"I had fun with them, which was weird, considering the reason I was there."
Plainfield resident Lynnette Dattomo knew about the possible physical toll of cancer treatment - upset stomach, sleeplessness, hair loss.
Then there was the emotional toll - worry, fear, uncertainty.
|Lynnette Dattomo, with her dog Mater,
says doctors, nurses and staff at the
Edward Plainfield Cancer Center
helped her deal with the emotional
impact of breast cancer as well as
the physical side effects.
She found the people at Edward Plainfield Cancer Center treated both kinds of side effects.
Dattomo, 43, underwent chemotherapy for breast cancer every two weeks starting in October.
"To begin with, the Plainfield facility is very warm and inviting," she wrote in her patient diary. "It was designed, I believe, to make the patient feel at home, away from home. Secondly, the experience (of) all the staff, as well as their demeanors, makes it feel safe."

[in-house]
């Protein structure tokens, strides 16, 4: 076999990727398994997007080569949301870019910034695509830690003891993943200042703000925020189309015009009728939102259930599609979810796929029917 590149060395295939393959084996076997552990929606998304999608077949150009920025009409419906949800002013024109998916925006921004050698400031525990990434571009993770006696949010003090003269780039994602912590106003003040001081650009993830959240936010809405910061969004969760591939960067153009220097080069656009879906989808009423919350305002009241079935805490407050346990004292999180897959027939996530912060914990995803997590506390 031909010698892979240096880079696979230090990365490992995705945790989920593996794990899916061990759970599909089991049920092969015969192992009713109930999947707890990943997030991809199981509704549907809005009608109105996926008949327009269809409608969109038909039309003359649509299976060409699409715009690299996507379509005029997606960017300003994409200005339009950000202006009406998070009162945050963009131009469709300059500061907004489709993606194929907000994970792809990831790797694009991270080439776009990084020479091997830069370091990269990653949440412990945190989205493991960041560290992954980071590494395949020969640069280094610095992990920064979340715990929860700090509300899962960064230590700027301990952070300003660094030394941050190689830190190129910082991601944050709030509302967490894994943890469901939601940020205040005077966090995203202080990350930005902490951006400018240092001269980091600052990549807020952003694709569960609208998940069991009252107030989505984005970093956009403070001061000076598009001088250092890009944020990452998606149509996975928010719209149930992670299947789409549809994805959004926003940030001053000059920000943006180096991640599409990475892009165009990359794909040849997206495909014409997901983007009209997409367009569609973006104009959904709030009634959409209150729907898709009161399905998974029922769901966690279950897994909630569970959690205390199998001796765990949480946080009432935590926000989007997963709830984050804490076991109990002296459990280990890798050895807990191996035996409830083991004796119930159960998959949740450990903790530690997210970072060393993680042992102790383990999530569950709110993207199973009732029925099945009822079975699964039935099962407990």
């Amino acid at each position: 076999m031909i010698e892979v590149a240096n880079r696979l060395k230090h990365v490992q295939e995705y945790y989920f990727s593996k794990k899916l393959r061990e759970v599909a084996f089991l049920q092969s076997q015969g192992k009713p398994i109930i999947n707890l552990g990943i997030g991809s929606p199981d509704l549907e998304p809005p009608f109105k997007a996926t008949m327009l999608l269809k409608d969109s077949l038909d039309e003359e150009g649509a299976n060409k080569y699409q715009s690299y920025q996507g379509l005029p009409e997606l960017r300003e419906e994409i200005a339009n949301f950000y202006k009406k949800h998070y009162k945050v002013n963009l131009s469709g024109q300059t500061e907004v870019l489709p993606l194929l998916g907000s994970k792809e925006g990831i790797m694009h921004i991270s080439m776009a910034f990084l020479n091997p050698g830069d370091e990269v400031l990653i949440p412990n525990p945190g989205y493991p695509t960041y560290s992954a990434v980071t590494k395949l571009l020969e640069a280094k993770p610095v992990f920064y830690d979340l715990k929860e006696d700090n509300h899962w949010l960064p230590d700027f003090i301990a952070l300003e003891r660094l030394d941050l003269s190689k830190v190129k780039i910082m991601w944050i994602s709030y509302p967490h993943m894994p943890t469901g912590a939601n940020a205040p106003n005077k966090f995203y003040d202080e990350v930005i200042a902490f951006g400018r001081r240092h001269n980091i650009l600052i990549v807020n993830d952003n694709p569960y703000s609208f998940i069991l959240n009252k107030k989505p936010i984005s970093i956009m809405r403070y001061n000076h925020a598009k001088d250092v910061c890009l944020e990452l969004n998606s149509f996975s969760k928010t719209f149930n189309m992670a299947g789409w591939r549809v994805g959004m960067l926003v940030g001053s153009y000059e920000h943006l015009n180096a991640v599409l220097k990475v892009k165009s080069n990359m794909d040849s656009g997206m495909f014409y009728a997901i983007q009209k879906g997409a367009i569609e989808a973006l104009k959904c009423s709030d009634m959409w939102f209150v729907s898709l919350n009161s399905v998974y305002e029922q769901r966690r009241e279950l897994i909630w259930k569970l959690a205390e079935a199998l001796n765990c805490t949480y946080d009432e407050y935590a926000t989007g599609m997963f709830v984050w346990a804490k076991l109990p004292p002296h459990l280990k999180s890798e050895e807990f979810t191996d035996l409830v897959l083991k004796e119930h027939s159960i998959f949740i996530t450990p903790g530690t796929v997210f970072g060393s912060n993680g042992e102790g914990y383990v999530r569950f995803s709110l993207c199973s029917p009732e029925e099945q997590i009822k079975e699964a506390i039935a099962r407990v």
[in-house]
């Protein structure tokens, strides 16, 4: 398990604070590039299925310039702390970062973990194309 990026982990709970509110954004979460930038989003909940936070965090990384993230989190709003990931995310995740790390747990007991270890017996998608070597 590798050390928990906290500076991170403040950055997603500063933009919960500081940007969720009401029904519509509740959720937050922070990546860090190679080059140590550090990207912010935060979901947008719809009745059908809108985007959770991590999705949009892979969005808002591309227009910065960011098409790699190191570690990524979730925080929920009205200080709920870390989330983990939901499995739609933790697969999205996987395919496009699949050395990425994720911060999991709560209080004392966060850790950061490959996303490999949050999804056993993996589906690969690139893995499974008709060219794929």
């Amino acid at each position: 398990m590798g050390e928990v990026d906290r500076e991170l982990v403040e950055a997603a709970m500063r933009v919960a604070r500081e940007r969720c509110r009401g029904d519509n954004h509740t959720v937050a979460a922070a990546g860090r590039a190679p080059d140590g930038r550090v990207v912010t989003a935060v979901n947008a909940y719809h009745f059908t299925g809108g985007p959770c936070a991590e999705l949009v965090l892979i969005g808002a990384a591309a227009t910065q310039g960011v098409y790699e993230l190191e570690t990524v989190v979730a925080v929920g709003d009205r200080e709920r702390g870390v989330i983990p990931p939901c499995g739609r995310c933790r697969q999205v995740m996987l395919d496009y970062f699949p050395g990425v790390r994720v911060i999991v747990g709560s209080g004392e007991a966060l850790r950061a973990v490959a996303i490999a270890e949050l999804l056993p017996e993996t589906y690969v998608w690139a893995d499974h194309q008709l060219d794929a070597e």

Dattomo noticed the little things made a big difference. For example, nurses who administered medicine checked her name and birth date before each dose. They also spoke with her as a person, not just a patient.
"I had fun with them, which was kind of weird, considering the reason I was there," she wrote.
The doctors, nurses and staff answered every question, including ones she and her husband had about family and medical leave.
"They know their cancer stuff!" she said.
In addition, she felt prepared for every procedure. Materials she needed were provided for her: descriptions of medications and side effects, nutritional information and mental health information for support groups. Dr. William Broderick, her oncologist, also provided answers to questions she had after reading the materials.
"Everything was explained thoroughly," she wrote.
And the staff always greeted her by name and asked how she felt. Often, she felt worried about "the whole cancer thing." While giving a shot that helps renew white blood cells, a nurse suggested ways to help Dattomo keep her mind off why she was there.
"The people here make it feel 'familiar' and 'safe' during a time when you feel neither," Dattomo said.
Tour the new Edward Plainfield Cancer Center online.